Agreeing on the debt

The time is now because we are standing on the edge of the “fiscal cliff.” At year’s end, we face abrupt, nearly across-the-board spending cuts totaling almost $1 trillion over the next ten years. The effect of these cuts is coupled with the expiration of numerous tax policies, including the Bush era tax cuts and the Obama payroll tax cuts. The non-partisan Congressional Budget Office estimates that if we fall over the cliff come January 1, the economy will contract by an annual basis of 3.9 percent in the first quarter of 2013 – and unemployment will spike. Already, fear of the cliff – and of Washington politicians doing nothing to avoid it – has led to businesses putting off new hiring and investments.

But that’s just the immediate problem. Over the long-term, our national debt – now at $16 trillion – is simply unsustainable. Indeed, our rising debt threatens our standard of living and the resources we will have in the future. Simply servicing the bloated debt will soon lead to annual trillion-dollar interest payments and will eventually result in interest rate hikes that will make it harder for average people to borrow money to buy a home or a car.

Many politicians talk about cutting “domestic discretionary spending” and “waste, fraud and abuse” as an answer to our deficit challenge. But those items are too small a portion of our federal budget to offer a solution. Instead, we need a balanced, comprehensive approach that will look to both sides of the ledger – spending and revenue. And, more importantly, on the spending side we need to focus on the drivers of our debt, entitlement programs. While raising revenue, it is best to also reform our tax code to eliminate or reduce economy-distorting deductions and loopholes. Lastly, the right kind of long-term debt deal must make sure to protect our fragile economic recovery – meaning these large-scale spending and revenue measures must be phased-in over time.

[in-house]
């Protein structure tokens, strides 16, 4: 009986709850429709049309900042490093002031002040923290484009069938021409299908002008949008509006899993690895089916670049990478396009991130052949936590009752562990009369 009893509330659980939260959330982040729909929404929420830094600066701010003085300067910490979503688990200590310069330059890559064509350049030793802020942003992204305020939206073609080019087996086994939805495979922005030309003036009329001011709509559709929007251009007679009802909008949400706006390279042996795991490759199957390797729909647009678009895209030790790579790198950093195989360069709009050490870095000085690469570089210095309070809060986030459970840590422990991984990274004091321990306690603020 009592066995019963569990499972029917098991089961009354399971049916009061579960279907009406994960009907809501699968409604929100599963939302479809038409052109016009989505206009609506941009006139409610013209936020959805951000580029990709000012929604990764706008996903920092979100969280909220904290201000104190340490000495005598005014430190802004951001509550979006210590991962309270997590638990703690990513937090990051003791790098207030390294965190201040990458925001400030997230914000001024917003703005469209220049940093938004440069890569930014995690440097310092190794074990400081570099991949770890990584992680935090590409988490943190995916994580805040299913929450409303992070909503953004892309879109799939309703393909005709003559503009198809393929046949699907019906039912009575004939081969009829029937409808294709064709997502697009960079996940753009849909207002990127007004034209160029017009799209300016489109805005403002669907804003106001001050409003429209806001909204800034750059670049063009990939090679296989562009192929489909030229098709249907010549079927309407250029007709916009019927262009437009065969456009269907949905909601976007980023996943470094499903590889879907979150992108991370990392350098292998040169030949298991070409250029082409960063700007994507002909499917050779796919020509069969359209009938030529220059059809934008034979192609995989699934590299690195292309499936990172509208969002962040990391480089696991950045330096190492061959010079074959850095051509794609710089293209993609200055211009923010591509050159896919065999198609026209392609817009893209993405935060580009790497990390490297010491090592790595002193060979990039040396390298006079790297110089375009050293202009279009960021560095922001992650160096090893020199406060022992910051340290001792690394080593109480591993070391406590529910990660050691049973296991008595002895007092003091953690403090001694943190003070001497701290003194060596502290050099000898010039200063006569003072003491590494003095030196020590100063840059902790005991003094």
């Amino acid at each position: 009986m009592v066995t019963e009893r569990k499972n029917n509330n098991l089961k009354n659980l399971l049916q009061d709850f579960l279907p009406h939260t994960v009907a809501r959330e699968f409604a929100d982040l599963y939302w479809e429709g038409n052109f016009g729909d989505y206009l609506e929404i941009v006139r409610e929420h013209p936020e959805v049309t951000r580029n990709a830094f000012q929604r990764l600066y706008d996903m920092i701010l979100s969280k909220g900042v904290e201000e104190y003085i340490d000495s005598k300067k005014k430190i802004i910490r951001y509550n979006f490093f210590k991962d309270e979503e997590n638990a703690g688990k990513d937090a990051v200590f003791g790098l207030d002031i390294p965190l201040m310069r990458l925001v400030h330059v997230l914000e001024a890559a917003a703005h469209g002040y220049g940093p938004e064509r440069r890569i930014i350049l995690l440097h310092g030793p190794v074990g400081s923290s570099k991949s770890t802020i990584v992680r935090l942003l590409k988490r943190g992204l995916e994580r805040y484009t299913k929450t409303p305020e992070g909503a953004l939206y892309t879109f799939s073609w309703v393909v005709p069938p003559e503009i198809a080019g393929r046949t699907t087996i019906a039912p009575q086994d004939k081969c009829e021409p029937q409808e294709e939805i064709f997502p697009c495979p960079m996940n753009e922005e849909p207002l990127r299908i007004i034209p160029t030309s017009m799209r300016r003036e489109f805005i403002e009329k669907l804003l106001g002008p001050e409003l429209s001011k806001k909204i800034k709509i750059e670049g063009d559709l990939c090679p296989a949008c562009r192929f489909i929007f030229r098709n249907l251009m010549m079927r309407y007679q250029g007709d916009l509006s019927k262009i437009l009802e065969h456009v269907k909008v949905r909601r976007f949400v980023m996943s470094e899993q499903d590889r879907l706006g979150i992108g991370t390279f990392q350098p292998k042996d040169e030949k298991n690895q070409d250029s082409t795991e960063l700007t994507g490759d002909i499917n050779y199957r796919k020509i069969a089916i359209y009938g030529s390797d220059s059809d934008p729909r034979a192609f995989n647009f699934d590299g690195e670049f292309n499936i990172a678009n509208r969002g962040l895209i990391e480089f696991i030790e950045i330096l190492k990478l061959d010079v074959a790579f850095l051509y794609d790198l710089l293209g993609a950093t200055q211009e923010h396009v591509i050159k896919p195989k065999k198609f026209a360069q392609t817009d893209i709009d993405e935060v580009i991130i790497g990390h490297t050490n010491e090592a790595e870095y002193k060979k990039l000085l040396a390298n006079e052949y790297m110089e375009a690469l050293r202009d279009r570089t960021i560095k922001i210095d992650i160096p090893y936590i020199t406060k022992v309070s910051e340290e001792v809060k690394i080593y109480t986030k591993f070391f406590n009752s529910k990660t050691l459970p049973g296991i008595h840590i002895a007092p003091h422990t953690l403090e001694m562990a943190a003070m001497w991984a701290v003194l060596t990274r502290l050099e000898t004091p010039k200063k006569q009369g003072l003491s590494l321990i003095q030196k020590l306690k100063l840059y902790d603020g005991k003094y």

Getting politicians of both parties to agree to a debt-reduction program that accomplishes all of these goals may seem like a herculean task. But my experience tells me it can be done. There is much consensus already in place for what we need to do. The Simpson-Bowles Commission report and the Rivlin-Domenici plan both prove that there can be bipartisan support for a comprehensive approach to this fiscal challenge. With the “fiscal cliff” looming, I truly believe that the petty politics of the moment will soon give way to the urgency of action.

As the Presidential debates continue, I certainly hope that President Obama and Governor Romney lay out concrete plans to address the debt and avert both the near-term “fiscal cliff” and the long-term debt crisis. But if they don’t, voters need to let them – and Congress – know that the time is now for serious action. You can do this by adding your name to the 225,000 who have already signed the petition at, which urges passage of a comprehensive deal to create a short- and long-term fiscal fix.

My own experience in Congress makes me confident that we can get this done.

Penny served as the representative for the 1st Congressional District of Minnesota in Congress from 1983 to 1995. He is co-chair of the Board for the Committee for a Responsible Federal Budget and a supporter of the Campaign to Fix the Debt.

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